In 2014, the market research firm Global Industry Analyst projected online education would be a $100 billion business by 2015. That value will only grow if the public begins to see online degrees as carrying the same weight as the ones earned in a traditional college classroom.
It’s also the kind of money that can bring out the cheater in some. Businesses are already cropping up that will assume students’ identities and do their coursework for them, for a fee.
“If a goal of online education proponents is to convince the public and employers that an online education is as official and prestigious as a traditional one earned in brick-and-mortar and Ivy classrooms, it’s hard to imagine anything more damaging than identity-fraud schemes in which students literally pay for grades but do no work whatsoever,” wrote Derek Newton in his report in The Atlantic. “At least with a traditional degree, the assumption is the recipient actually went to class personally.”
Newton also suspects there may be more to online cheating than Internet firms making money off people who want college credit without doing the work. He suggested that the low cost of production and the high number of students an online course can reach could be an incentive for institutions to concern themselves less with online cheating.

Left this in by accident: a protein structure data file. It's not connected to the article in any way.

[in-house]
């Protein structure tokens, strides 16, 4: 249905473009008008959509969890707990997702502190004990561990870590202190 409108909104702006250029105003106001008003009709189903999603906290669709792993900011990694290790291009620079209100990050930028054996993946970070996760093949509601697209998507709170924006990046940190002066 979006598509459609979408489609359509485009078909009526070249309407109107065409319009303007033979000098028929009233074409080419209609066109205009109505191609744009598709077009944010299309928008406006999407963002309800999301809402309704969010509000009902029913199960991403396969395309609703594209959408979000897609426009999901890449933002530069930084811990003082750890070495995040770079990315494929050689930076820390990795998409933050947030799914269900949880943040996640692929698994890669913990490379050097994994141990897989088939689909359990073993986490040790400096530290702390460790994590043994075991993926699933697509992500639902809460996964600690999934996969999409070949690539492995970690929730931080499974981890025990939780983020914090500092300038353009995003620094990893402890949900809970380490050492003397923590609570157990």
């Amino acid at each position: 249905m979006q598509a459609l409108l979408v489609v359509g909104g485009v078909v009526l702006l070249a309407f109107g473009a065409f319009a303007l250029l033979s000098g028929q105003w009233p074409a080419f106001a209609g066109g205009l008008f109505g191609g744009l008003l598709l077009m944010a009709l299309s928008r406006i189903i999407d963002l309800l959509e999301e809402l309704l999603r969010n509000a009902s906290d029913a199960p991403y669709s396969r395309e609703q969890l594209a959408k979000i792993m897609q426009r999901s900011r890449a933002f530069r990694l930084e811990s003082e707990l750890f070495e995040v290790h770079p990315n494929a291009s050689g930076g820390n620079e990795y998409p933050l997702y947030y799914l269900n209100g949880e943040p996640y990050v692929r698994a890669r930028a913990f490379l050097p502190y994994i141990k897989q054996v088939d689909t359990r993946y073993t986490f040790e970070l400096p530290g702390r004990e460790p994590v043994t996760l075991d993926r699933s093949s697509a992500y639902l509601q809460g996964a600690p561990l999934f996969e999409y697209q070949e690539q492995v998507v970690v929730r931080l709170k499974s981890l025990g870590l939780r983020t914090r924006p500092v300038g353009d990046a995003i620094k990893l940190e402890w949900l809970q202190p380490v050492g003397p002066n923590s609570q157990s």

“In at least this way, it seems both the schools and the cheating providers have a similar economic incentive: They may both profit by having more online students,” he wrote.
Newton noted there are steps available to cut down on online impersonation. Using video technology for more direct engagement between the students and teacher is one avenue. Another would be to encourage more interaction between students themselves.
“If online college programs are ever going to compete with traditional ones, the advocates and providers should at least acknowledge the threat of online cheating and take steps to stop it—even if that means increasing costs and slowing the growth of online options,” he wrote.